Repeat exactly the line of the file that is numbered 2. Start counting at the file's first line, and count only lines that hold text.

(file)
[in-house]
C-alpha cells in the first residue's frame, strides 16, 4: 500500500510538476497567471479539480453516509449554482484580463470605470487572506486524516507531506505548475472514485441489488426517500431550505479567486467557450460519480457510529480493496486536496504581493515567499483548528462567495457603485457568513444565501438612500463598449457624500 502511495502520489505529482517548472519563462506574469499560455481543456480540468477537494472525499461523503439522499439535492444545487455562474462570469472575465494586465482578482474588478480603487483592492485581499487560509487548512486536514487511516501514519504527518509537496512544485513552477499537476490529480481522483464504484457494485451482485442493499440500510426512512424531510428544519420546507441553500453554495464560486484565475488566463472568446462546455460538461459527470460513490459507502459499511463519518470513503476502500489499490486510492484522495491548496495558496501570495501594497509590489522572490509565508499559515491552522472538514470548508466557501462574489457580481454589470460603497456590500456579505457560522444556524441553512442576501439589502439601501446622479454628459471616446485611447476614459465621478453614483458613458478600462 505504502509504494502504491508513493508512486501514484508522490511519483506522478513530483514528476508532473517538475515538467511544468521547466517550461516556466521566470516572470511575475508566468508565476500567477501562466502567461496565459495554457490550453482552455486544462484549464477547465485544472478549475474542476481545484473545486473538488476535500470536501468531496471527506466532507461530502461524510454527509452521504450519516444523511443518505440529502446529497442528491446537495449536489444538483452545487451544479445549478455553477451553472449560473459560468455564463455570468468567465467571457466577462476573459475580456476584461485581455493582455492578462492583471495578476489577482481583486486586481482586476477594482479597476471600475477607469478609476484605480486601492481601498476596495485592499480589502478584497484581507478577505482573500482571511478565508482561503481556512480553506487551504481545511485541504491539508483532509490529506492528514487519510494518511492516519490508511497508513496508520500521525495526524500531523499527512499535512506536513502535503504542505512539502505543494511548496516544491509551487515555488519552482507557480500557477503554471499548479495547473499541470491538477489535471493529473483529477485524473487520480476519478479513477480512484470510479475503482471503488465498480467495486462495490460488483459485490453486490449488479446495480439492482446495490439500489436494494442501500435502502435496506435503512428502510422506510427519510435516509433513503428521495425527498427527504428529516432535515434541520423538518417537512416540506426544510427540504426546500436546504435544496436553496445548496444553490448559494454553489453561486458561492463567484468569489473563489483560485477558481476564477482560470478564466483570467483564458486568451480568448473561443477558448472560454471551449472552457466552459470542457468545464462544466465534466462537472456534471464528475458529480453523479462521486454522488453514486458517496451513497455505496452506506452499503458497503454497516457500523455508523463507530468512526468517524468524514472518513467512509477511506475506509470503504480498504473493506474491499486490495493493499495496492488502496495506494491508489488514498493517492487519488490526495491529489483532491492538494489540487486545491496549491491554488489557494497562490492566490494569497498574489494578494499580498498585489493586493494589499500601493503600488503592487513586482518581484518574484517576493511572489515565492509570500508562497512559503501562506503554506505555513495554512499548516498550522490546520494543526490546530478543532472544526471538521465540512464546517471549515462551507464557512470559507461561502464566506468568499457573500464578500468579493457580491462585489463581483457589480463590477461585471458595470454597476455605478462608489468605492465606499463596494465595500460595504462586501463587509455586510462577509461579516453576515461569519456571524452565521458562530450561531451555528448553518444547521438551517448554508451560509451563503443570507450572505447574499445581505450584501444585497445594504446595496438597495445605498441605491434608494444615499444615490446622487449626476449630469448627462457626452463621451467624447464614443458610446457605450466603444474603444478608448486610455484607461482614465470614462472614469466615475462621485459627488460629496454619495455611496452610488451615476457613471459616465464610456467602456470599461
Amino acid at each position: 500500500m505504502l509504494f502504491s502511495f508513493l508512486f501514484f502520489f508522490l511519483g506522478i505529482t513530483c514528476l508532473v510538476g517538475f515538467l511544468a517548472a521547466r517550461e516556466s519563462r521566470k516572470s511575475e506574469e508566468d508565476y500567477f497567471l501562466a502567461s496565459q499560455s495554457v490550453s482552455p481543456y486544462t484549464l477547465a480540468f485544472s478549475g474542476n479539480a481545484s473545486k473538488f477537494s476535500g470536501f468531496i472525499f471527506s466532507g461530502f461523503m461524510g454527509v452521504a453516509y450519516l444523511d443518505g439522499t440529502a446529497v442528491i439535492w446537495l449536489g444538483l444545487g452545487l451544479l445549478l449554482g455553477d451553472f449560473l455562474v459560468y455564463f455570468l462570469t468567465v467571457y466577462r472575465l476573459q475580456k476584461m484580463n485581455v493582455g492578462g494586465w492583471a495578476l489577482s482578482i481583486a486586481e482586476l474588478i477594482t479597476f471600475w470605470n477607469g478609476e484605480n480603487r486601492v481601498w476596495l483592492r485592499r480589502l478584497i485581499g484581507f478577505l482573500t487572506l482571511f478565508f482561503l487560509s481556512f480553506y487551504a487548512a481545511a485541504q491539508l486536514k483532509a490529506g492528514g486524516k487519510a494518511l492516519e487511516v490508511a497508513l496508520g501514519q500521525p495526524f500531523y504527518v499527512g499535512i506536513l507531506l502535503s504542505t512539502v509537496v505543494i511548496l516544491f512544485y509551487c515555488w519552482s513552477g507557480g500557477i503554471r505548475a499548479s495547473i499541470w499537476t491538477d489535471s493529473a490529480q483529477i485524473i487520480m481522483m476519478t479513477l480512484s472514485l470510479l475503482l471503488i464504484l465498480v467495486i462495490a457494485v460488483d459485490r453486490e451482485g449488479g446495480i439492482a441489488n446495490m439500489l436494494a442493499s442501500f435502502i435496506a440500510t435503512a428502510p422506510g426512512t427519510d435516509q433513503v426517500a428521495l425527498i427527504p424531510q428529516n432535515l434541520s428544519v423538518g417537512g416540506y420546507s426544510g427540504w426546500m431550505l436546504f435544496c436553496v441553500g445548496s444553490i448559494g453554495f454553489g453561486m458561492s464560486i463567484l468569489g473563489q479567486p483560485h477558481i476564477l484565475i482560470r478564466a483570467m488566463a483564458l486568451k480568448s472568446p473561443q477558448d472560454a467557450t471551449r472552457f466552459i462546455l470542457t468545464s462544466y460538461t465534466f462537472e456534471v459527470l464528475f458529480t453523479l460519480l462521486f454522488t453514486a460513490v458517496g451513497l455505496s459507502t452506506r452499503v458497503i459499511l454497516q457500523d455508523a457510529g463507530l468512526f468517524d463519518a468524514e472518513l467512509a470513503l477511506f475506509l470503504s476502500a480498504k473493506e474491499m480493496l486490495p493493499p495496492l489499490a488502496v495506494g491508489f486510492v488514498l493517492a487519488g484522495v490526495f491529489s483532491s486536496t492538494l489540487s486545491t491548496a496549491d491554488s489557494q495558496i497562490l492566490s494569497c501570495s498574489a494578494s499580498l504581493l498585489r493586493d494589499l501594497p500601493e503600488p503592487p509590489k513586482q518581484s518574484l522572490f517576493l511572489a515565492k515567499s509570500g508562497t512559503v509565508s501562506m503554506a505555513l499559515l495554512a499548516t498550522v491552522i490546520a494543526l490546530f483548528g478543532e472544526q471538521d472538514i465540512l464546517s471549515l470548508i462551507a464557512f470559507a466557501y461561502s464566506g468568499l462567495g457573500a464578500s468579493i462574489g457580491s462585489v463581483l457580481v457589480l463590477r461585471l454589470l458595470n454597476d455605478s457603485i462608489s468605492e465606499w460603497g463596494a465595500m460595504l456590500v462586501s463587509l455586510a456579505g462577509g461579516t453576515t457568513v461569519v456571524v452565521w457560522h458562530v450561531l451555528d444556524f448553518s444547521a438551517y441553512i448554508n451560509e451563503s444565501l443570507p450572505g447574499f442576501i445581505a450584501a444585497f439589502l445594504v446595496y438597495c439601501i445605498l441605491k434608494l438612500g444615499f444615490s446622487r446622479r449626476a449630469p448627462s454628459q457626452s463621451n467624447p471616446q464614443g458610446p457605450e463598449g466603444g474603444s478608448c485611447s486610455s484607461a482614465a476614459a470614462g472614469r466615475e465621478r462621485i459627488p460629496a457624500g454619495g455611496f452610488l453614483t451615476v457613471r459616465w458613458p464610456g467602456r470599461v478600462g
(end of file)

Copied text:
C-alpha cells in the first residue's frame, strides 16, 4: 500500500510538476497567471479539480453516509449554482484580463470605470487572506486524516507531506505548475472514485441489488426517500431550505479567486467557450460519480457510529480493496486536496504581493515567499483548528462567495457603485457568513444565501438612500463598449457624500 502511495502520489505529482517548472519563462506574469499560455481543456480540468477537494472525499461523503439522499439535492444545487455562474462570469472575465494586465482578482474588478480603487483592492485581499487560509487548512486536514487511516501514519504527518509537496512544485513552477499537476490529480481522483464504484457494485451482485442493499440500510426512512424531510428544519420546507441553500453554495464560486484565475488566463472568446462546455460538461459527470460513490459507502459499511463519518470513503476502500489499490486510492484522495491548496495558496501570495501594497509590489522572490509565508499559515491552522472538514470548508466557501462574489457580481454589470460603497456590500456579505457560522444556524441553512442576501439589502439601501446622479454628459471616446485611447476614459465621478453614483458613458478600462 505504502509504494502504491508513493508512486501514484508522490511519483506522478513530483514528476508532473517538475515538467511544468521547466517550461516556466521566470516572470511575475508566468508565476500567477501562466502567461496565459495554457490550453482552455486544462484549464477547465485544472478549475474542476481545484473545486473538488476535500470536501468531496471527506466532507461530502461524510454527509452521504450519516444523511443518505440529502446529497442528491446537495449536489444538483452545487451544479445549478455553477451553472449560473459560468455564463455570468468567465467571457466577462476573459475580456476584461485581455493582455492578462492583471495578476489577482481583486486586481482586476477594482479597476471600475477607469478609476484605480486601492481601498476596495485592499480589502478584497484581507478577505482573500482571511478565508482561503481556512480553506487551504481545511485541504491539508483532509490529506492528514487519510494518511492516519490508511497508513496508520500521525495526524500531523499527512499535512506536513502535503504542505512539502505543494511548496516544491509551487515555488519552482507557480500557477503554471499548479495547473499541470491538477489535471493529473483529477485524473487520480476519478479513477480512484470510479475503482471503488465498480467495486462495490460488483459485490453486490449488479446495480439492482446495490439500489436494494442501500435502502435496506435503512428502510422506510427519510435516509433513503428521495425527498427527504428529516432535515434541520423538518417537512416540506426544510427540504426546500436546504435544496436553496445548496444553490448559494454553489453561486458561492463567484468569489473563489483560485477558481476564477482560470478564466483570467483564458486568451480568448473561443477558448472560454471551449472552457466552459470542457468545464462544466465534466462537472456534471464528475458529480453523479462521486454522488453514486458517496451513497455505496452506506452499503458497503454497516457500523455508523463507530468512526468517524468524514472518513467512509477511506475506509470503504480498504473493506474491499486490495493493499495496492488502496495506494491508489488514498493517492487519488490526495491529489483532491492538494489540487486545491496549491491554488489557494497562490492566490494569497498574489494578494499580498498585489493586493494589499500601493503600488503592487513586482518581484518574484517576493511572489515565492509570500508562497512559503501562506503554506505555513495554512499548516498550522490546520494543526490546530478543532472544526471538521465540512464546517471549515462551507464557512470559507461561502464566506468568499457573500464578500468579493457580491462585489463581483457589480463590477461585471458595470454597476455605478462608489468605492465606499463596494465595500460595504462586501463587509455586510462577509461579516453576515461569519456571524452565521458562530450561531451555528448553518444547521438551517448554508451560509451563503443570507450572505447574499445581505450584501444585497445594504446595496438597495445605498441605491434608494444615499444615490446622487449626476449630469448627462457626452463621451467624447464614443458610446457605450466603444474603444478608448486610455484607461482614465470614462472614469466615475462621485459627488460629496454619495455611496452610488451615476457613471459616465464610456467602456470599461